Wednesday, November 01, 2006

September 2006 - Capri, Italy

Just when we thought we couldn't take any more sharp turns on the nail-biting, motion-sickness-inducing bus ride from Positano, we caught a brief glimpse of Sorrento . . . the largest town on the Amalfi Coast resting upon low-lying cliffs along the north side of the Amalfi Coast, just across the Bay of Napoli from our destination that day - the Island of Capri. Unfortunately, that glimpse was just a tease, as we had another 20 minutes of harrowing curves and swerves to endure. Once we arrived in Sorrento, we went straight to Marina Piccola to catch our ferry to Capri. Below is probably the most recognizable view of Capri and its signature Faraglioni Rocks.

Before checking out the Rocks, though, we settled into our charming bed & breakfast - Casa Augusto - perched on the steep mountainside overlooking the gorgeous Mediterranean.

After settling in, we were welcomed by Casa Augusto's resident kittie cat. Casandra, of course, could not resist inviting this strange, outdoor cat into our freshly-cleaned hotel room.

But it's raining outside, she says . . . . After the meet and greet, we went for a walk through Capri town. The main street that runs through the town is like Rodeo Drive. After passing a store by every major fashion designer you could possibly think of, we turned up a quieter road and continued through a scenic residential area. Not really knowing where we were going, we soon found ourselves on a huge terrace overlooking the Faraglioni Rocks.

Not completely satisfied, we ventured down the winding path (and 2,000 painful steps) for a closer look at the Rocks.
After snapping a few shots of the amazing monoliths (and 14 shots of us in front of them), we headed back up to the terrace for the sunset.
Completely exhaused from climbing down and back up the mountain, we called it a night, knowing tomorrow would require well-rested feet. The next day, we went to Anacapri - the other town which sits atop the higher of the two peaks on the Island. Below is a shot of Anacapri, with St. Michael's Church in the middle and the Bay of Napoli in the background.
Anacapri is home to Villa San Michele, the 19th Century mansion of the Swedish doctor and Capri's grand personality, Avel Munthe. The Villa served as the only comfortable refuge for Europe's gay community, including Oscar Wilde and D.H. Lawrence.

The Villa offers some of the best views of Capri, the mountains along the Amalfi Coast, and Mount Vesuvius across the Bay of Napoli. Above, the Villa's Sphinx looks out towards the shorter of the two peaks on which Capri town sits and Marina Grande where all ferries to the Island arrive.
No, Casandra is not expressing her odd interest in the Sphinx . . .
touching its hind quarter is supposed to bring good luck.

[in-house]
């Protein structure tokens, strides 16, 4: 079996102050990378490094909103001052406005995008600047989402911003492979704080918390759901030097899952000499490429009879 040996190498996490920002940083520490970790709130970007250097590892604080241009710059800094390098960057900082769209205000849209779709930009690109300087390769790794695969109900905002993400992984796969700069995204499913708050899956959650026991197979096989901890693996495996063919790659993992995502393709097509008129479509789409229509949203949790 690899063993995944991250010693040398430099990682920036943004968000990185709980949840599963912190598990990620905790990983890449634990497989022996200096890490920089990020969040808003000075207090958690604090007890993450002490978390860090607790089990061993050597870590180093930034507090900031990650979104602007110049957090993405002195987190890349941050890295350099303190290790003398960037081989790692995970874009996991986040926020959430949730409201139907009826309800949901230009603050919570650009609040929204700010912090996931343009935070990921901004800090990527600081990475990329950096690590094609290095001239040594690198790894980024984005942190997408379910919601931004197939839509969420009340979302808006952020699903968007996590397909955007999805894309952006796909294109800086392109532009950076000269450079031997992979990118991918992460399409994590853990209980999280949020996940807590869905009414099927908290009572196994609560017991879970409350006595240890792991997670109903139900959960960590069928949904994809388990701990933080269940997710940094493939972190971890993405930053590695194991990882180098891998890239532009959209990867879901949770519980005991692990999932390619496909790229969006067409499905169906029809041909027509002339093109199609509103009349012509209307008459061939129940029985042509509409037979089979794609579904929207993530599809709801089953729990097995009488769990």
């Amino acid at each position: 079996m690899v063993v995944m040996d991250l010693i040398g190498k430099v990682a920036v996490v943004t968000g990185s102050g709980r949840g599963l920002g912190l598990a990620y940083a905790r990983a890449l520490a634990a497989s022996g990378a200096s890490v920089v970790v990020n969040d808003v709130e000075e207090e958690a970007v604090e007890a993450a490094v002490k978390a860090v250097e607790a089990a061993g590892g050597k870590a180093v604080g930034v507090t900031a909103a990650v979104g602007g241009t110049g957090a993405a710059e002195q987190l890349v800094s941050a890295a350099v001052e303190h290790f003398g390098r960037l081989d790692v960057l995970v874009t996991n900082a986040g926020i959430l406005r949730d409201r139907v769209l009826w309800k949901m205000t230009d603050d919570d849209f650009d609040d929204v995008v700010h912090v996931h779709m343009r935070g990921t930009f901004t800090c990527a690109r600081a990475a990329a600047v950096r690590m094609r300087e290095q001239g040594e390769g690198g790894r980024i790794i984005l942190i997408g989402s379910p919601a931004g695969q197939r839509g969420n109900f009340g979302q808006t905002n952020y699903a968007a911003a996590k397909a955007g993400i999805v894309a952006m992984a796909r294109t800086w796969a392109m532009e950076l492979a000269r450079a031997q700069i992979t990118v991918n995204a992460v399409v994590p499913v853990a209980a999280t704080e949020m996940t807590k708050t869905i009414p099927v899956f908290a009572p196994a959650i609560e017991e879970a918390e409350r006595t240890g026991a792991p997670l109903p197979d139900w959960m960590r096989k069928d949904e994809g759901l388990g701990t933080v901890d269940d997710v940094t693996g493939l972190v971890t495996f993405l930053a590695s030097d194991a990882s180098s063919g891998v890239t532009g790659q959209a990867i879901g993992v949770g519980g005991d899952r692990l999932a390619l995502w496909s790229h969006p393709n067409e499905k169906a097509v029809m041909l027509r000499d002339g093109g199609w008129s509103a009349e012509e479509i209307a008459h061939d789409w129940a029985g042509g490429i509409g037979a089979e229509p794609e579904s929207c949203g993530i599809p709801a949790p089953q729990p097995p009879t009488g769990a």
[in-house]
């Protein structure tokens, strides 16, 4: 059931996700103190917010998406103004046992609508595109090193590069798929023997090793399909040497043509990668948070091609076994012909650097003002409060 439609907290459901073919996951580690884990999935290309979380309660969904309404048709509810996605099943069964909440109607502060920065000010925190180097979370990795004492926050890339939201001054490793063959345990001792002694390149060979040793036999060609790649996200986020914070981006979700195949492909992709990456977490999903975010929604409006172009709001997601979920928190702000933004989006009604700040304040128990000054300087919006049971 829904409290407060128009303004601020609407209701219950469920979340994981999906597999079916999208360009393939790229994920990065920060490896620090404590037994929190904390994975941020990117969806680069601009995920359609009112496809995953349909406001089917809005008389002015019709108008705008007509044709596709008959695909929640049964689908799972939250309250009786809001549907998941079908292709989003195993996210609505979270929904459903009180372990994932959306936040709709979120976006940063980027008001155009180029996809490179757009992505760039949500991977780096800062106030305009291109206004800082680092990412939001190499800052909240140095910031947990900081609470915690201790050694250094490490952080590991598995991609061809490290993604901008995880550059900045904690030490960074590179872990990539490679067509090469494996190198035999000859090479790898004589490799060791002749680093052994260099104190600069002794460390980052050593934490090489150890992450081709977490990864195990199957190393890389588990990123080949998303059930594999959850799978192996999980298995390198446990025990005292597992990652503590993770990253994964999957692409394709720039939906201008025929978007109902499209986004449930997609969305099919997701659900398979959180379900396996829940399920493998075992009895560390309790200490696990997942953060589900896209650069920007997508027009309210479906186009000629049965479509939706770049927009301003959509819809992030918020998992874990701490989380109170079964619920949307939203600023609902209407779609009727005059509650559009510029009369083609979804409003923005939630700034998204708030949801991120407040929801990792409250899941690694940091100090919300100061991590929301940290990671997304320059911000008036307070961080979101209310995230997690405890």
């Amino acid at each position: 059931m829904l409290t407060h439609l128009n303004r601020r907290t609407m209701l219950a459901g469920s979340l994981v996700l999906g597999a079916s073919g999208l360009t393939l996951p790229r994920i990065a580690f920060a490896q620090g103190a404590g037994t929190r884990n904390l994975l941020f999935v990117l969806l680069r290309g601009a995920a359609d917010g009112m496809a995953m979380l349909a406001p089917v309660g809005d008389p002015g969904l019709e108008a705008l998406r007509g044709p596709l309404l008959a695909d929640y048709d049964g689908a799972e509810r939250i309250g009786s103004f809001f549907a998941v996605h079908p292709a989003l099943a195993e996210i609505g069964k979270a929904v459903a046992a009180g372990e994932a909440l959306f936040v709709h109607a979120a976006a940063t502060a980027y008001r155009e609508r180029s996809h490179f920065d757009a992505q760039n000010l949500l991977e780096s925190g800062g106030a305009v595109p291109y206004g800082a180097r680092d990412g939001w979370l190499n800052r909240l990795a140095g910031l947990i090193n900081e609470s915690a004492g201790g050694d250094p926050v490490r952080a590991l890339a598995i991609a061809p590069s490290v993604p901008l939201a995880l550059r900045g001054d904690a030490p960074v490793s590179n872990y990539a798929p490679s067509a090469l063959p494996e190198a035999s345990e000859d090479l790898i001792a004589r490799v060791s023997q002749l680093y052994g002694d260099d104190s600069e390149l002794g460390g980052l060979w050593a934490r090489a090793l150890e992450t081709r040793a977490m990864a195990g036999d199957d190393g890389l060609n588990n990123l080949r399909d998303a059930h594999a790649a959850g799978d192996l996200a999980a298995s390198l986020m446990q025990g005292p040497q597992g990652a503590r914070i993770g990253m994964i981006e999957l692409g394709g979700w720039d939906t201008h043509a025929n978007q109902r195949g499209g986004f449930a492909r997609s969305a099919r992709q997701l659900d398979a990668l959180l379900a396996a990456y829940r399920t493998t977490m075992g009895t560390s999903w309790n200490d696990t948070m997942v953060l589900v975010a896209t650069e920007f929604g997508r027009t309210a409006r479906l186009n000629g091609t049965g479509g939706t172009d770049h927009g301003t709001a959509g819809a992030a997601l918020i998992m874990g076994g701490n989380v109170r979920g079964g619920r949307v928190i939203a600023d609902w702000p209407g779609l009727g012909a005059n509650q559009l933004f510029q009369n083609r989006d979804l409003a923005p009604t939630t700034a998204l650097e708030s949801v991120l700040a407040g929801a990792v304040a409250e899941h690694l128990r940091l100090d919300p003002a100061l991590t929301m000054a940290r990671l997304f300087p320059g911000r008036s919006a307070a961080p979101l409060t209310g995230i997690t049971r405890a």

The grounds of the Villa are beautiful, graced with sculpture galleries . . .
intimate walking paths, manicured gardens, and . . . hey wait . . . is that Chesty LaRue?

Afterwards, we hopped on the chairlift up to Monte Solaro - the Island's highest peak. That's Casandra on the chair in front of me.

Once we reached the top, we enjoyed the most amazing 360 degree views imaginable, from the open Mediterranean, to the neighboring Island of Ischia, to Napoli across the Bay of the same name, to Mount Vesuvius and Pompei, to Sorrento and mountains that line the Amalfi Coast.

We, clearly, were most impressed with the view of those Rocks.
Upon returning to Capri town from Monte Solaro and Anacapri, we decided to venture down the mountain once again, but this time to see the impressive Natural Arch that juts out of the mountainside. When we made that decision, we didn't realize we were embarking on our longest hike of the trip. Also, we didn't calculate how much more difficult a torrential downpour would make the journey. Miraculously, it cleared up when we reached the Arch, just in time for a few dozen photos and a rainbow! Then, we had our biggest decision to make . . . stay the course for a front row seat at a spectacular show of waves crashing on the Faraglioni Rocks or head back. Already drenched and thirsty for more adventure, we decided to stay the course. Along the way, we passed a huge cave cut out of the mountain, where we took refuge from the resumed downpour. An hour later, we finally reached the Rocks . . . and boy was it a show, well worth the death-defying journey to the center of the Earth. Unfortunately, we can't prove that we actually reached the Rocks, as we took so many freakin' pictures from the top of Monte Solaro and of the Natural Arch that our camera ran out of battery.

Two hours later, we returned to our B&B, freshened up, recharged the camera, and headed into town, just in time for the beautiful sunset.
Despite the rain, Capri, with its dramatic terrain and views, was our favorite stop in the Amalfi Coast area so far.
The next morning, we hopped on a ferry across the Bay of Napoli to Sorrento. That's it on the low-lying cliffs between the sea and the mountains.

No comments: